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Anger

Anger is something I don’t do well. When I get angry, one of two things happens. I get emotional and cry, and no one takes me seriously; or I swallow it, and no one even knows I’m mad, and I wallow in it for days. I’ve been thinking about this a lot lately because later this week I will have to see someone who I used to be very angry with, for the first time since they hurt me. I’m very nervous about how I am going to react.

I learned a lot of my non-coping strategies from the culture of the LDS church; as a woman, but especially as a Mormon woman, I’ve been taught my whole life to avoid conflict, to be nice, to deffer to authority especially when I disagree, and to swallow my negative emotions. In writing this post I looked up as many references to anger by general authorities as I could find. Unsurprisingly, they were all either about how we need to choose not to be angry, or warnings about the evils of anger. For example:

“Anger is the mother of a whole brood of evil actions” (Gordon B. Hinckley, 2007)

“If we desire to have a proper spirit with us at all times, we must choose to refrain from becoming angry” (Thomas S. Monson, 2009)

I absolutely agree that anger can be damaging, and in many instances, dangerous. However, I feel that simply telling people that anger is bad and they should try not to feel it is not the answer. Emotions happen. They are a reality. Even when we are at our best, they run away with us. What we should be teaching people is that Anger is part of the human experience, and giving them tools to cope with it when it does inevitably come up.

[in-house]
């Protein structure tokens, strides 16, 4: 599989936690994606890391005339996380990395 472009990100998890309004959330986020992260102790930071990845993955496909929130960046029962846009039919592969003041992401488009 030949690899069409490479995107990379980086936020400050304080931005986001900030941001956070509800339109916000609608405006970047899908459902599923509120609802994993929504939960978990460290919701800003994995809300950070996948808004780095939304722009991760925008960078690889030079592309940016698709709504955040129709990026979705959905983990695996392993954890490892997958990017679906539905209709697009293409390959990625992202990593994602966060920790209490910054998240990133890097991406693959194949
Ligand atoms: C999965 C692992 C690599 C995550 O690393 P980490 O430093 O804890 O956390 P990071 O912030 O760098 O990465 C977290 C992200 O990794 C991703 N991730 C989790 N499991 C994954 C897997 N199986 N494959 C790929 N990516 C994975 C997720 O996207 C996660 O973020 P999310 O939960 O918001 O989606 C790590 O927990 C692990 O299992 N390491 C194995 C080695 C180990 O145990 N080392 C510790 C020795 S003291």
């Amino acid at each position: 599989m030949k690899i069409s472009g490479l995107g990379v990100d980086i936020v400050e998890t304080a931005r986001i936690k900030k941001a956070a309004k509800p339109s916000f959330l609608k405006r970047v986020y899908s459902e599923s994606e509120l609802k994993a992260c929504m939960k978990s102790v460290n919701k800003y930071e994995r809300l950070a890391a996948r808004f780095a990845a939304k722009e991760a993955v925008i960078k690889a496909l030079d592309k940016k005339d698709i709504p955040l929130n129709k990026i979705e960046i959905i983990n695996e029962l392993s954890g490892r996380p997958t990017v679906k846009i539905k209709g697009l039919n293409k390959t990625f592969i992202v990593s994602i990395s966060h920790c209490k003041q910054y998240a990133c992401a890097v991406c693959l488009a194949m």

Besides, anger can be positive when it can be channeled in to productive directions. For example, my neighbor with a special-needs child has been able to turn her anger at a system that disadvantages her child in to advocacy for many families in similar situations. It can be a great source of motivation for change.

What do you do when you get angry? Have you ever turned the experience in to a positive?

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Guest Post: “It Bends”

Guest Post by Quimby. Quimby’s previous posts are here, here and here.

When I was 24, I was called to be Primary President in my small, rural Australian ward.  It was the preamble to four years of torture.

 

Don’t get me wrong – I quite enjoyed the role itself.  Sure, we struggled to find teachers some weeks; bookbut I was always prepared with a spare lesson and a spare Sharing Time.  My mother would send me resources from Deseret Books, so that I had a year’s worth of bulletin boards and Sharing Times all ready to go.  There weren’t many kids; but I liked them.  I wanted them to feel loved; I wanted them to want to be in Primary.

 

My battles were with the leadership.  From the very beginning, the Stake Primary Presidency seemed to want to undermine me. She badgered me with countless small jabs about my age and my acreer career, possibly ecause we did not; have children at the time.  If the Stake had a real cause for concern, I might have cared – If I was teaching incorrect Gospel principles, or abusing the kids, or in some other way failing the children in my charge, I might have cared.  But the sheer pettiness of their complaints, coupled with the relentlessness of them, made me simply disconnect from the Stake leadership.

 

To my knowledge, the biggest complaint against me (or at least the biggest complaint the Bishop passed on to me) was that I let the kids choose their own birthday song.